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Cuts to Medicare Advantage: A Key Issue in the Election

Money taken from Medicare Advantage (MA) to fund the Affordable Care Act (ACA) was a campaign issue in the 2014. And it will almost certainly be a factor in future political campaigns, including 2016.
Provided by private companies, Medicare Advantage plans offer Medicare participants a substitute for conventional expenses and hospital services. Such plans are run by HMOs and similar health networks. They frequently attract senior citizens by providing hearing aid and eyeglass discounts or health club memberships.
The Affordable Care Act, which was signed into law by President Obama in 2010, will result in $156 billion being cut from Medicare Advantage over a 10-year period. The political debate concerns whether those scheduled reductions of reimbursement rates will pose a threat to the services offered by Medicare Advantage.
This is important to enrollees, as well as the nation’s healthcare system, in general. That’s because MA plans frequently earns high patient satisfaction ratings. Some individuals hope that these cutbacks will merely reduce the profits of the private insurance companies that provide Medicare Advantage plans.

Medicare news: Cuts to Medicare Advantage a key issue for political candidates

For an example of the popularity and influence of Medicare Advantage plans, just look New York State. Here, Medicare Advantage is participated in by approximately 35 percent of Medicare enrollees. More specifically, over 1.1 million senior citizens living in New York State are enrolled in this program. As such, Democratic and Republican politicians in this state, whether at the local or state level, make MA plans a key campaign issue.
In fact, so important is Medicare Advantage to New York State’s residents that it has even affected political races nationwide. In his 2015 fiscal budget outline, Congressman and Chairman of the House Budget Committee Paul Ryan included dramatic cuts to MA plans. However, New York State Republican Representative Chris Gibson actually voted against Ryan’s proposed budget.
Gibson made reference to the positive feedback provided by New York State Medicare Advantage participants. Chief among the plan’s benefits was that it was designed to promote healthy living. Additionally, another Republican New York state politician, Representative Tom Reed, stated that he was opposed to further cutting of Medicare Advantage.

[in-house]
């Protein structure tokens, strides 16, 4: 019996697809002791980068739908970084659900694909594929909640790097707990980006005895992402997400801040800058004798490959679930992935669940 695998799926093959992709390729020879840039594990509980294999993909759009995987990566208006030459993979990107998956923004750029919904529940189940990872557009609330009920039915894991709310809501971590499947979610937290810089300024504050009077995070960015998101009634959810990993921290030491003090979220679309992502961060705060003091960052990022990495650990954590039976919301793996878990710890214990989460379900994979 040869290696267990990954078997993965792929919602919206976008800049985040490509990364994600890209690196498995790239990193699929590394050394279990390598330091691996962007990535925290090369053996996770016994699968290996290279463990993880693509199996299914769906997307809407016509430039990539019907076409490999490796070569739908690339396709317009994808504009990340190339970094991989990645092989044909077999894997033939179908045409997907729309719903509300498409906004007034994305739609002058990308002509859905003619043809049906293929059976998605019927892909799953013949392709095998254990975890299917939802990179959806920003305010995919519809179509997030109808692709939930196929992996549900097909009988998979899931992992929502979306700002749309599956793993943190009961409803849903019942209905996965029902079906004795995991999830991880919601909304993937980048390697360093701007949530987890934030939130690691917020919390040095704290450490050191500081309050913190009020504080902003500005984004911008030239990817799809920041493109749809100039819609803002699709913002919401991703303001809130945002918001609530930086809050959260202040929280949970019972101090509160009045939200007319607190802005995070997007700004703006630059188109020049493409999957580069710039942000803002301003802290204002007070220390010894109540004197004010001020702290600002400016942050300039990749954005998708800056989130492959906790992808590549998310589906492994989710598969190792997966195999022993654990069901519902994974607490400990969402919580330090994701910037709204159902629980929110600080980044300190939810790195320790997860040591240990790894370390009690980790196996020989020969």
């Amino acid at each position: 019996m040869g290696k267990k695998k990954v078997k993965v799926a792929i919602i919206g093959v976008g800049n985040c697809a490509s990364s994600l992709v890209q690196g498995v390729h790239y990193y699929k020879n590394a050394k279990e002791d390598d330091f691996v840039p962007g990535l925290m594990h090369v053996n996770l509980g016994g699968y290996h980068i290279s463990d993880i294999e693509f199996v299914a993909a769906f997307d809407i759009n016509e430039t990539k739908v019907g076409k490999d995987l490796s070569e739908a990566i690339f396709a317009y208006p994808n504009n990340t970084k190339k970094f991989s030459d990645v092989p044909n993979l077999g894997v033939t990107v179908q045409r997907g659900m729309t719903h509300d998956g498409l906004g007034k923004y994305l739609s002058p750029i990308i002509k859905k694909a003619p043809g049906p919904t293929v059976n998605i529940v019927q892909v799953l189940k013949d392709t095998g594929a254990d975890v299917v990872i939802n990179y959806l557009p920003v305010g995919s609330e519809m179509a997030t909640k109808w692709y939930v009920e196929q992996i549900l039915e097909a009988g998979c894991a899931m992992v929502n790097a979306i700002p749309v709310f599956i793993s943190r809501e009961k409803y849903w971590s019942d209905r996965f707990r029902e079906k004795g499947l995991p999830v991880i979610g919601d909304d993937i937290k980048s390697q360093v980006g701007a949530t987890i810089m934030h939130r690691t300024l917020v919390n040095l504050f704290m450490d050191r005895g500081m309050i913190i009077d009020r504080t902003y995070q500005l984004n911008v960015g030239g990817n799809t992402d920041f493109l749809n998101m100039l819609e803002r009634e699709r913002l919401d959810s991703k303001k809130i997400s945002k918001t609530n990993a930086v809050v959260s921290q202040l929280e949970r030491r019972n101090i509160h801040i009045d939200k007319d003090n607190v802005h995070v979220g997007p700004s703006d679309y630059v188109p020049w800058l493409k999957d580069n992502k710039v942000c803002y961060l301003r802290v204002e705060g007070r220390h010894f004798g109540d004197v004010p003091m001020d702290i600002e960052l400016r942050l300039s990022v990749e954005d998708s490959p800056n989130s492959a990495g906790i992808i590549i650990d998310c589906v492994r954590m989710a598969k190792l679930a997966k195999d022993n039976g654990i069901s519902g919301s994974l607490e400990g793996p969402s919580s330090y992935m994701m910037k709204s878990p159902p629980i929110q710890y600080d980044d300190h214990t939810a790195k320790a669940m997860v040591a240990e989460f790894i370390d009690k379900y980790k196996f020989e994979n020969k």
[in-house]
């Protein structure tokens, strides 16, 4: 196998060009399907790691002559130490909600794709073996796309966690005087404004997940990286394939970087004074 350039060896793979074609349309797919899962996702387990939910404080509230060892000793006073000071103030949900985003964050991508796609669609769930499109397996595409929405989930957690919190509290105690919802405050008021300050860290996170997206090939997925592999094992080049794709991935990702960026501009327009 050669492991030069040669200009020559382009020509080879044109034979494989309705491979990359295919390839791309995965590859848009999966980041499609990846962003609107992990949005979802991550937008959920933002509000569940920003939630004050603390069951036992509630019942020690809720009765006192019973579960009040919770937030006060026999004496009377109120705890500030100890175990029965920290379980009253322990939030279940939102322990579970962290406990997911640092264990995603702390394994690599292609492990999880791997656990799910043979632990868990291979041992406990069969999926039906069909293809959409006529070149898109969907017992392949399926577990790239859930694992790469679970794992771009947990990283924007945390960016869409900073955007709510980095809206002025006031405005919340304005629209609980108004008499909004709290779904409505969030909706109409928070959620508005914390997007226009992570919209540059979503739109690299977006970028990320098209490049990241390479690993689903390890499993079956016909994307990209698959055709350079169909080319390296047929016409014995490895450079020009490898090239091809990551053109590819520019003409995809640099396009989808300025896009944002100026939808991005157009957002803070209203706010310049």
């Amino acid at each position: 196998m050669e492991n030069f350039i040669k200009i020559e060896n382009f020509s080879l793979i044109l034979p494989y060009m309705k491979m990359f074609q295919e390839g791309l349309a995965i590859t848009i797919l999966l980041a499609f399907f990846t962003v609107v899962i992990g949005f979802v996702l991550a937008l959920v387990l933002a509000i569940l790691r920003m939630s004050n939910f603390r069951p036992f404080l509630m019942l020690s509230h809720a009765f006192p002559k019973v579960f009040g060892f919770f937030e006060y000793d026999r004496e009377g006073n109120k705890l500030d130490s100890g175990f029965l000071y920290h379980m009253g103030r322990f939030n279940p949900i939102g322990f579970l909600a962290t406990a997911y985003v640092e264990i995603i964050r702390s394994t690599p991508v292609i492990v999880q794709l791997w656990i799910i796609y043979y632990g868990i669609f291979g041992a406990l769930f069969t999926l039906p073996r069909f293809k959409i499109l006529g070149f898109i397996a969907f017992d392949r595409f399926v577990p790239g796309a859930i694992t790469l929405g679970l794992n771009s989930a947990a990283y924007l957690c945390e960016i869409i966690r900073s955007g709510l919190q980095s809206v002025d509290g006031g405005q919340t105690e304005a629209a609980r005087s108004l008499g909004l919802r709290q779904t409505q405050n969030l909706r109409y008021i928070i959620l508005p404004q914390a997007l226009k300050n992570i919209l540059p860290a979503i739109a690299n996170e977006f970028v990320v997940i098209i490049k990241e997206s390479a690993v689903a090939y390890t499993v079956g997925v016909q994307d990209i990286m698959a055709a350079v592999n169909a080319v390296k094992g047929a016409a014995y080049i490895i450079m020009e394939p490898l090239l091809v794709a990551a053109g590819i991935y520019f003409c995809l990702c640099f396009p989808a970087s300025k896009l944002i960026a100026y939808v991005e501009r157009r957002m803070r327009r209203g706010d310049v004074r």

To date, Medicare Advantage has already weathered considerable changes concerning federal reimbursement rates. In 2010, when the ACA was enacted, Medicare Advantage programs qualified for 14 percent more in federal reimbursements than traditional Medicare plans. In 2014, this disparity was a mere six percent.
Meanwhile, the number of seniors signing up for Medicare Advantage is steadily increasing. Research shows that 31 percent (more than 17 million) of the nation’s 55 million Medicare beneficiaries are currently enrolled in a Medicare Advantage plan. Compare this to 2004’s 5.3 million enrolled MA beneficiaries. Further, a forecast issued by the Congressional Budget Office (CBO)–a nonpartisan establishment–predicted that national enrollment will be 19 million by the year 2017. This surge is predicted even though the aforementioned healthcare law dictates that overpayments to the medical insurers providing the plans will be fully phased out by that time.

Arguments for and against Medicare Advantage

Medicare Advantage critics state that the program features closed networks that limit the hospitals and doctors to which enrollees have access. Meanwhile, Original Medicare (Parts A and B) allows participants to use any healthcare facility or physician that accepts Medicare. According to the Kaiser Family Foundation (KFF), which is a nonpartisan organization, the doctors least likely to accept Medicare are OB-GYN’s, dermatologists and psychiatrists.
The disparity between Original and MA plans affects millions of consumers. For example, in 2014, United Healthcare dropped Yale-New Haven Hospital from its network. As a result, Connecticut Medicare Advantage participants protested. This is because Original Medicare participants can visit any provider, regardless of whether they’re in or out of the plan’s network, states Judith Stein, executive director of the Center for Medicare Advocacy.
This aspect is particularly important to participants who suffer from serious diseases. These enrollees may wish to schedule an appointment with a non-Medicare Advantage network specialist. Stein reports that what attracts senior citizens to the MA plan is that enrollment in separate plans, such as Medigap, is not necessary. In addition, MA usually offers lower premiums than its traditional counterpart.
And while Medicare Advantage is a private, rather than government, plan many politicians – both Democratic and Republican – are opposed to further cuts. In 2014, Democratic Sen. Chuck Schumer, from New York and Republican Sen. Mike Crapo from Idaho urged the Centers for Medicaid and Medicare Services (CMS) to maintain Medicare Advantage current payment levels in a letter. CMS is the agency overseeing the ACA and Medicare. In total, 19 Democrats and 21 Republican senators signed this letter.
According to Schumer, if the Medicare Advantage cuts had gone through, it may have ultimately stopped certain doctors from participating in the program.

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